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Analysis: Syrian sentiments vary as coalition begins military campaign

With the US coalition’s military campaign in Syria in full swing, the reactions of Syrians are looked at from all camps
Syrian children hold up debris of a house, reportedly hit by US-led coalition airstrikes, in Kfar Derian, Aleppo on 23 September (AFP)

As the US-led anti-terror coalition’s military campaign in Syria gets into full swing, dramatic changes are taking place on the ground and in the minds of ordinary Syrians, who are directly affected. As the Syrian battlefield is reshaped and remolded by US fire and steel, the final outcome is anyone’s guess. Will it ultimately backfire and end up stoking more anti-Western sentiment and support for extremism, or will it eradicate the imminent threat posed by the most noxious of terrorist groups to the region and the wider world?

That remains to be seen. What is evident now, is blanket condemnation across the board by ordinary Syrians. This is, of course, in contrast to their political leadership, which welcomed these strikes. Syrians are unified in their anger, but the reasons are very different. For the loyalists, it’s the humiliation and embarrassment at such a flagrant violation of the sovereignty of their country and the anemic response by the Syrian regime. The fact that the Syrian government was informed beforehand came as little consolation. They lament on social media that even tiny Bahrain is bombing them. “We have become everyone’s playground,” Ammar, a regime supporter from Aleppo, told Middle East Eye (MEE). “Once our nation was a big player in the Middle East, now even tiny nations can bomb us.”

For opposition supporters, their anger stems from the the targeting of the al-Nusra Front and other Islamist groups, which they view as key forces on the ground battling the regime and an integral constituent of the uprising. They are further infuriated by the fact that the Syrian army and its allied militias have been spared any such attacks, prompting opportunistic propagandists to label the strikes as “anti-Sunni” or even a new anti-Islamic crusade, even though the US went to great pains to include blatantly obvious Sunni regional powers like Saudi and the UAE.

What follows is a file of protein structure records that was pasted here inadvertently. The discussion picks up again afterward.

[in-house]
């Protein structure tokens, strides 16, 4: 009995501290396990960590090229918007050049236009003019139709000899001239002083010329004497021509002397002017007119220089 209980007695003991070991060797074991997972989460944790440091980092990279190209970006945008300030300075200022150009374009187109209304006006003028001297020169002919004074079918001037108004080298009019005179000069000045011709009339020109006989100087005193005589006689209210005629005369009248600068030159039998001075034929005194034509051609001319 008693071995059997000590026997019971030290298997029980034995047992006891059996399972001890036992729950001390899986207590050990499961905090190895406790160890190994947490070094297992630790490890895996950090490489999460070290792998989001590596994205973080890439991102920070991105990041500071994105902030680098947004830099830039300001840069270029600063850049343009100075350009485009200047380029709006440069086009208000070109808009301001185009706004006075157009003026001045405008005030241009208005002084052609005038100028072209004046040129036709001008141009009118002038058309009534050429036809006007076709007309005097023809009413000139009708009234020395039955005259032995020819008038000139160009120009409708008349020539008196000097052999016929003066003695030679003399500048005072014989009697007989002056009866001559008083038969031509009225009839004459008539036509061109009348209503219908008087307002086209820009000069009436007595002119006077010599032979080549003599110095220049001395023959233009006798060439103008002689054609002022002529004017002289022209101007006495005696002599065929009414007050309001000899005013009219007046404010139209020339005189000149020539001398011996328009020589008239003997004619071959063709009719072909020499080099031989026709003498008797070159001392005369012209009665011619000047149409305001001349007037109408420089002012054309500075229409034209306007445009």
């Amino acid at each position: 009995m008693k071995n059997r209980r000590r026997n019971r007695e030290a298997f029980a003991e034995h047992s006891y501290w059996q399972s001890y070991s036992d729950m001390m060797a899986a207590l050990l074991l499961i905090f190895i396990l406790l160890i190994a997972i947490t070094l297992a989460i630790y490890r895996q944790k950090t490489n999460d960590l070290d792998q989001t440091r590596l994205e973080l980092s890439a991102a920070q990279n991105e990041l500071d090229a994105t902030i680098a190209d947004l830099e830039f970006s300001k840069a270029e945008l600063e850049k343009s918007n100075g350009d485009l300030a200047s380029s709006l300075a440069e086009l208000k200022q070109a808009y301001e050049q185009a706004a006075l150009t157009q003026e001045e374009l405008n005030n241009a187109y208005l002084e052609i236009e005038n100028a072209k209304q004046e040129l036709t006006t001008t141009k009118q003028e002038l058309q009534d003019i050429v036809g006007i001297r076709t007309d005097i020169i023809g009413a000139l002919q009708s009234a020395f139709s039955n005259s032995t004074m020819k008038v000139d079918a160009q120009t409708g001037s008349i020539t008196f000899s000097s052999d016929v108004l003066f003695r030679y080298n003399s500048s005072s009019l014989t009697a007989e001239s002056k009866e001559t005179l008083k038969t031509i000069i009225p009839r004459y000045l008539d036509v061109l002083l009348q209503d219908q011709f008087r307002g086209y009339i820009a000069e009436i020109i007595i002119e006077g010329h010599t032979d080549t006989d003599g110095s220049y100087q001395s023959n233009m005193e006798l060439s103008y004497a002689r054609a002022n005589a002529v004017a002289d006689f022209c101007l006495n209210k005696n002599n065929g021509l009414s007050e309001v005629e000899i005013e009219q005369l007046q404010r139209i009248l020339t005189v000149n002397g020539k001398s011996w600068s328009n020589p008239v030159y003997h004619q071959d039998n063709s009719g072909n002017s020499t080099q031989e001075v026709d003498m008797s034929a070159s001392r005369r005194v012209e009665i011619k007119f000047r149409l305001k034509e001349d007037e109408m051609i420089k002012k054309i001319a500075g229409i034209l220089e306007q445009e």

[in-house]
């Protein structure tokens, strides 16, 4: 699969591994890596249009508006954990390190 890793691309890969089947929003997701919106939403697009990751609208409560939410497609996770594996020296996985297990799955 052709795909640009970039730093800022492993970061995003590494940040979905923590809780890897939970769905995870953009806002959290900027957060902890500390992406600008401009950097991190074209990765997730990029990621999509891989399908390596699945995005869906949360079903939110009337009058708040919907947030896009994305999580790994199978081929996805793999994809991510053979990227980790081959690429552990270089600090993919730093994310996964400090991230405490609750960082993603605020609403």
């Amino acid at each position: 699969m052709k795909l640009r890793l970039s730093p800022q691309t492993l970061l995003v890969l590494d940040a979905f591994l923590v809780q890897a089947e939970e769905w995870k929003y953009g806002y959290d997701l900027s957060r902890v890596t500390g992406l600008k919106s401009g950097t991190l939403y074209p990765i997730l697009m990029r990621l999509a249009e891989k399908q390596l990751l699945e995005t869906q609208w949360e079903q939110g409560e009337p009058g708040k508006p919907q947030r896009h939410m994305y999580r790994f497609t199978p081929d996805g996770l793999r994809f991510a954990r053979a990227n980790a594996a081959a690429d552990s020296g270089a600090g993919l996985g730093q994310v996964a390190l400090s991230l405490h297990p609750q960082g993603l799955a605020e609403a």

The National Coalition - the umbrella opposition group in exile seen as friendly to the West - has cautiously welcomed the strikes, which risks alienating it even further from its grassroots inside Syria. Almost every major rebel group on the ground has condemned the coalition airstrikes, precisely for those reasons. What’s more telling is that even groups which have received US funding and arms - even the Hazm movement - has come out against them, for fear of backlash by other factions should they be seen as cronies of the US.

There is unanimity on the ground then, with all manner of rebels, from Islamists to Jihadists to moderates, all scrambling to distance themselves from the strikes. Even the most vehement enemies of the Islamic State (IS), which have been locked in a deadly war with the group, are unhappy and disillusioned. Abu Hammoud, a rebel commander in the influential Liwa’ al-Tawheed Brigades in Aleppo, told MEE: “They are imbalanced; if they were serious about tackling the causes of terrorism, they would bomb Assad too. He is the reason IS is here.”